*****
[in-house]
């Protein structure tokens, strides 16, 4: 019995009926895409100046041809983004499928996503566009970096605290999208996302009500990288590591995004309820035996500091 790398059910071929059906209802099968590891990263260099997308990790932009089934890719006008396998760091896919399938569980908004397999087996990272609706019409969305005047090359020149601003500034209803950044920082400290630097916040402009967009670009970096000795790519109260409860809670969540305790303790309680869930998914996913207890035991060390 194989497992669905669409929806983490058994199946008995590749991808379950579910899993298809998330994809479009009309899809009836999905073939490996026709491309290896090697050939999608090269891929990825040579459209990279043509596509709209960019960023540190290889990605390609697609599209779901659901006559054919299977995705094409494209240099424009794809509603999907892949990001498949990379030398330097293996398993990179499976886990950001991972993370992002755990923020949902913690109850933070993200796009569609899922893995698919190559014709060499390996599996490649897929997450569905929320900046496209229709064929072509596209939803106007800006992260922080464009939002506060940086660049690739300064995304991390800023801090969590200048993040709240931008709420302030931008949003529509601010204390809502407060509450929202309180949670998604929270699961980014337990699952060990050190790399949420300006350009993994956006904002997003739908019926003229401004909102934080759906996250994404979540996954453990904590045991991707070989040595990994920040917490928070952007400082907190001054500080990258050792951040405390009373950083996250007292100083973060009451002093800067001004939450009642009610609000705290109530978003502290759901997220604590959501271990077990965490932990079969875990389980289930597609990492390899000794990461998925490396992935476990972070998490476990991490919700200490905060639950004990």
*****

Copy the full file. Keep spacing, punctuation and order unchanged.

[in-house]
């Protein structure tokens, strides 16, 4: 019995009926895409100046041809983004499928996503566009970096605290999208996302009500990288590591995004309820035996500091 790398059910071929059906209802099968590891990263260099997308990790932009089934890719006008396998760091896919399938569980908004397999087996990272609706019409969305005047090359020149601003500034209803950044920082400290630097916040402009967009670009970096000795790519109260409860809670969540305790303790309680869930998914996913207890035991060390 194989497992669905669409929806983490058994199946008995590749991808379950579910899993298809998330994809479009009309899809009836999905073939490996026709491309290896090697050939999608090269891929990825040579459209990279043509596509709209960019960023540190290889990605390609697609599209779901659901006559054919299977995705094409494209240099424009794809509603999907892949990001498949990379030398330097293996398993990179499976886990950001991972993370992002755990923020949902913690109850933070993200796009569609899922893995698919190559014709060499390996599996490649897929997450569905929320900046496209229709064929072509596209939803106007800006992260922080464009939002506060940086660049690739300064995304991390800023801090969590200048993040709240931008709420302030931008949003529509601010204390809502407060509450929202309180949670998604929270699961980014337990699952060990050190790399949420300006350009993994956006904002997003739908019926003229401004909102934080759906996250994404979540996954453990904590045991991707070989040595990994920040917490928070952007400082907190001054500080990258050792951040405390009373950083996250007292100083973060009451002093800067001004939450009642009610609000705290109530978003502290759901997220604590959501271990077990965490932990079969875990389980289930597609990492390899000794990461998925490396992935476990972070998490476990991490919700200490905060639950004990």